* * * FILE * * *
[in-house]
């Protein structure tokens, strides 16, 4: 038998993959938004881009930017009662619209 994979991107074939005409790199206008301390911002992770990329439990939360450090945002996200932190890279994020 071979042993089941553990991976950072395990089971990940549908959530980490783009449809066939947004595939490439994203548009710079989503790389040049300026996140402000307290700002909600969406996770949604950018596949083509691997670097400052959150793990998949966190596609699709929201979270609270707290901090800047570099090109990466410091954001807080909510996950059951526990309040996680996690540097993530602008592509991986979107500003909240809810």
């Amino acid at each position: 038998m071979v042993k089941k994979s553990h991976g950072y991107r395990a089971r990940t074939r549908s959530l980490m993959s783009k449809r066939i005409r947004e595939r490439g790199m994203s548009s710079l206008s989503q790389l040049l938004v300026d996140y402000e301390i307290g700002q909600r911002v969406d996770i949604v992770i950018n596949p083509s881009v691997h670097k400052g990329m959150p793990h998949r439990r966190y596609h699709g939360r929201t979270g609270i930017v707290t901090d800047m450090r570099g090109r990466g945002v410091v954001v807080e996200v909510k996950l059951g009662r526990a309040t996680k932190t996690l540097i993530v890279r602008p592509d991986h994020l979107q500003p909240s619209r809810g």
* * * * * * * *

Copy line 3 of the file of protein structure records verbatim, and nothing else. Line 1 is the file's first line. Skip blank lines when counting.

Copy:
């Amino acid at each position: 038998m071979v042993k089941k994979s553990h991976g950072y991107r395990a089971r990940t074939r549908s959530l980490m993959s783009k449809r066939i005409r947004e595939r490439g790199m994203s548009s710079l206008s989503q790389l040049l938004v300026d996140y402000e301390i307290g700002q909600r911002v969406d996770i949604v992770i950018n596949p083509s881009v691997h670097k400052g990329m959150p793990h998949r439990r966190y596609h699709g939360r929201t979270g609270i930017v707290t901090d800047m450090r570099g090109r990466g945002v410091v954001v807080e996200v909510k996950l059951g009662r526990a309040t996680k932190t996690l540097i993530v890279r602008p592509d991986h994020l979107q500003p909240s619209r809810g």